Friday,24 November, 2017
Current issue | Issue 1124, 29 November - 5 December 2012
Friday,24 November, 2017
Issue 1124, 29 November - 5 December 2012

Ahram Weekly

A battle for press freedom

Egypt’s journalists have vowed to take measures to annul the recent constitutional declaration, reports Mohamed Abdel-Baky

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Al-Ahram Weekly

The crisis stirred by the 22 November constitutional declaration passed by President Mohamed Morsi topped the agenda of an emergency meeting of the Press Syndicate general assembly on Sunday. Announcing their rejection of the Declaration, journalists agreed to organise a protest march on Tahrir Square on Tuesday at noon.
The assembled journalists insisted that the country’s new constitution, still in the process of drafting, should include guarantees of a free press. Unless all constitutional shackles that could undermine the freedom of the press were lifted, the journalists threatened to escalate their protests, saying that all options remained open.   
The assembly witnessed verbal clashes and fistfights between supporters of syndicate chair Mamdouh Al-Wali, known for his Islamist leanings, and his opponents. The clashes started when Al-Wali insisted that the assembly lacked legitimacy as the legal quorum was not achieved and as a result no recommendations could be passed.  
Anti-Wali slogans were loudly chanted, with journalists accusing him of acting as the “Muslim Brotherhood man in the syndicate”. A group of angry journalists suggested that a vote of confidence should be taken in Al-Wali, a suggestion that heated up the already tense situation.
Several journalists mediated and chanted in an effort to calm things down. Former chair of the syndicate Galal Aref urged the journalists to unify and to put aside their political differences.
“What is happening to the Egyptian press is a reflection of what is happening in the country as a whole. We have to do something, as we are the guardians of this country,” Aref said.
Leftist writer and deputy chair of the syndicate Gamal Fahmi called upon members of the assembly to act responsibly. “Call the meeting a general assembly or call it a conference. It makes no difference. What is important is to discuss our current concerns, for the will of journalists should be made felt,” Fahmi said.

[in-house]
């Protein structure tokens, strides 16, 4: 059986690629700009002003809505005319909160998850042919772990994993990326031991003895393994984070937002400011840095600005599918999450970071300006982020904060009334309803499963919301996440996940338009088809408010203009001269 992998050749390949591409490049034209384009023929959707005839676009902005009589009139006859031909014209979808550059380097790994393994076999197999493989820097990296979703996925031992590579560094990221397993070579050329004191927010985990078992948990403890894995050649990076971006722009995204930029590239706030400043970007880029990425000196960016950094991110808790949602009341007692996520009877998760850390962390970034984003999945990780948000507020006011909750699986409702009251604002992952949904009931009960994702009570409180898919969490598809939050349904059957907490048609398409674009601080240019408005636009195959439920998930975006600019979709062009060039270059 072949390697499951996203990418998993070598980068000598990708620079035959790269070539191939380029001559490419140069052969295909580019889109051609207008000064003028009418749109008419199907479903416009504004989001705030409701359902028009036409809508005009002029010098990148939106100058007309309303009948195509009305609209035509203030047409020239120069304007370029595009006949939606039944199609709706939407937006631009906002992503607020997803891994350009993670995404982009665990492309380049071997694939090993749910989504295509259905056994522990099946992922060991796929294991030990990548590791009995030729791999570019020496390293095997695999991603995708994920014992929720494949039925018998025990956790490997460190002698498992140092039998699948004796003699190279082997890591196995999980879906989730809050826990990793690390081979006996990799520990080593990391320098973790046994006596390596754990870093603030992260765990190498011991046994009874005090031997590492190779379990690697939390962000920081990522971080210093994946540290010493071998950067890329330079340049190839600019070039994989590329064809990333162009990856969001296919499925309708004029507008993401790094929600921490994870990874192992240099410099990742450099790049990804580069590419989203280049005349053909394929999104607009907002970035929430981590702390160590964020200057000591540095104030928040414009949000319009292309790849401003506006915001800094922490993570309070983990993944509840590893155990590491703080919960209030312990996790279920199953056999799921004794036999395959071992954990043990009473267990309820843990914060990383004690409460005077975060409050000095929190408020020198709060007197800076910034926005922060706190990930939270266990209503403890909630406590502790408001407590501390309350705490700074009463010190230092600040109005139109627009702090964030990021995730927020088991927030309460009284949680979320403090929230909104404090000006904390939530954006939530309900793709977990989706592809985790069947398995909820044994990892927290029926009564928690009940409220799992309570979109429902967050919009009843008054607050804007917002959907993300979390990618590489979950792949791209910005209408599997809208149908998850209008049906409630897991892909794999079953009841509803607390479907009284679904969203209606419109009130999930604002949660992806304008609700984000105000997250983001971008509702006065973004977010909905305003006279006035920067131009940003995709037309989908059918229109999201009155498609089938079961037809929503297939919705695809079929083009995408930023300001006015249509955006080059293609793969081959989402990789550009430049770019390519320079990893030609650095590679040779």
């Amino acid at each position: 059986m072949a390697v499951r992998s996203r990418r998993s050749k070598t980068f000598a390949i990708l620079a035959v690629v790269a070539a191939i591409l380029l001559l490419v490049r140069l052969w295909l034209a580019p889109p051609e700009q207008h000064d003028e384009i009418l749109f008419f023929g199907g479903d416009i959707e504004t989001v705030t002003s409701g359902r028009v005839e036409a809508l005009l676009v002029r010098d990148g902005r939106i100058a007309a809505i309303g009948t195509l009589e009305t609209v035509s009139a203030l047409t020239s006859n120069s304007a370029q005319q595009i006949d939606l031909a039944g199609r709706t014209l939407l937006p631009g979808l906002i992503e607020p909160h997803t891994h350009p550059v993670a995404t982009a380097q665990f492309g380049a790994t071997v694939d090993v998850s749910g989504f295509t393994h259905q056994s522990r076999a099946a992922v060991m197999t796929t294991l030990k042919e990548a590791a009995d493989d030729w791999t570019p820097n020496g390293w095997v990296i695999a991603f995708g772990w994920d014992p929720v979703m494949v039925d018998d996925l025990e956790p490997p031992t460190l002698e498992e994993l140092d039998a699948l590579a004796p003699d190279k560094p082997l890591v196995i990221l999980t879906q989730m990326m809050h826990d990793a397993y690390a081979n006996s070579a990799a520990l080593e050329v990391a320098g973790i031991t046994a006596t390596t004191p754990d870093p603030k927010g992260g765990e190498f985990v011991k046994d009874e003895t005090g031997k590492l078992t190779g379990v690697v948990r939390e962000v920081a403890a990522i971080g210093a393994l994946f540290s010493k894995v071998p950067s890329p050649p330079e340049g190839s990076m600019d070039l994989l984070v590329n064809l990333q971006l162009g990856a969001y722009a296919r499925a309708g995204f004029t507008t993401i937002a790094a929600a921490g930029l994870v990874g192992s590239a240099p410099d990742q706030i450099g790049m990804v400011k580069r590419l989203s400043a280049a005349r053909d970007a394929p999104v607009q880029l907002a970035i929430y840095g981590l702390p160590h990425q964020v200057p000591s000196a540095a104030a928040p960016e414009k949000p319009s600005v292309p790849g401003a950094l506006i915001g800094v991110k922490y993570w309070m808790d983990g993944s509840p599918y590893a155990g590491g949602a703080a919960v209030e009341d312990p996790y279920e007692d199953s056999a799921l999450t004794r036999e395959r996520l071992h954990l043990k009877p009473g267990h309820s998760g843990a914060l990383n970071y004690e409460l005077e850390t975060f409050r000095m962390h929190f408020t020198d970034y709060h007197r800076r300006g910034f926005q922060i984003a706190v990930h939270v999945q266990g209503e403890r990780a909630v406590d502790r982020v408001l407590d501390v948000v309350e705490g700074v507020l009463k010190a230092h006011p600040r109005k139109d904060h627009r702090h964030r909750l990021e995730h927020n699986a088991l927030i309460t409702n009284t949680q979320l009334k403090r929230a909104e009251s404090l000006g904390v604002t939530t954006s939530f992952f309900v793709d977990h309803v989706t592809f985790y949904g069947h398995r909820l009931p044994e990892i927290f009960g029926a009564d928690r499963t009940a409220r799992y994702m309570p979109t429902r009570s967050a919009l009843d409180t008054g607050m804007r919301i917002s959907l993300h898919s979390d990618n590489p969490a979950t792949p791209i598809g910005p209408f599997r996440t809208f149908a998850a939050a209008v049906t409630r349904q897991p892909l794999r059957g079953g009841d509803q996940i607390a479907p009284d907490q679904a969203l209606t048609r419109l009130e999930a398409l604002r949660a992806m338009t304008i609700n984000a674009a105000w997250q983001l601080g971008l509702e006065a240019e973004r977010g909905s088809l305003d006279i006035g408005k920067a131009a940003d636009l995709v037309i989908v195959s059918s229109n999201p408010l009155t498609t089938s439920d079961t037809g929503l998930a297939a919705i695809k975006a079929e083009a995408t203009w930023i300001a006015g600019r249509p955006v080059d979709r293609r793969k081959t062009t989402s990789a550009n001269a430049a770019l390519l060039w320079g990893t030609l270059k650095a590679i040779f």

After much heated debate, the three-hour assembly issued a statement calling for the cancellation of the declaration. The statement described the president’s move “as an assault on the independence of the judiciary, the rule of law, and the freedom of the press.”
The assembly also assigned members of the syndicate council with calling a general assembly meeting before the end of December. The meeting would supposedly endorse recommendations passed by journalists protesting against recent government interference in the appointment and sacking of the editors of the state-owned newspapers.
The December assembly would also discuss a new law to regulate press affairs.
The draft law should set LE3,000 as the minimum monthly salary for journalists working in the state-owned newspapers, the statement said.  
“We are preparing to take more escalatory measures in case the government and the Constituent Assembly continue to ignore our demands,” Karem Mahmoud, a member of the syndicate council told Al-Ahram Weekly.
He added that these measures could include withholding the publication of newspapers for days.
The statement backed the council’s decision to withdraw from the Constituent Assembly, after demands by journalists regarding the status of the press in the new draft constitution were not taken into consideration.
Fahmi told the Weekly that the assembly had ignored eight proposals prepared by the syndicate giving the state-owned papers their independence.
“Members of the syndicate were disappointed at the assembly’s failure to include an article that would prohibit the imprisonment of journalists for publication offences. We also reject restrictions on personal freedoms that will have a negative impact on the freedom of the press,” he said.
Fahmi and other members voiced their concern over the status of the state-owned newspapers in the new draft constitution.  
The Constituent Assembly has proposed an article that would transfer the ownership of the state-owned newspapers from the Shura Council to a new body that would be created called the National Authority for Press and Media.
“The National Authority for Press and Media will manage and develop the state-owned press and media institutions. It will also manage their assets and ensure they meet technical, managerial and economic targets,” the proposed article reads.
According to syndicate board member Alaa Al-Attar, the body would reinforce government control over the state-owned newspapers rather than making them independent, as journalists have been demanding for decades.
Following the meeting, hundreds of journalists headed to Tahrir Square to show their solidarity with the protesters and their rejection of the constitutional declaration.
Arriving in the square, the journalists were met with applause from the protesters. After reading the recommendations of the syndicate general assembly, the journalists announced they would take part in Tuesday’s sit-in.

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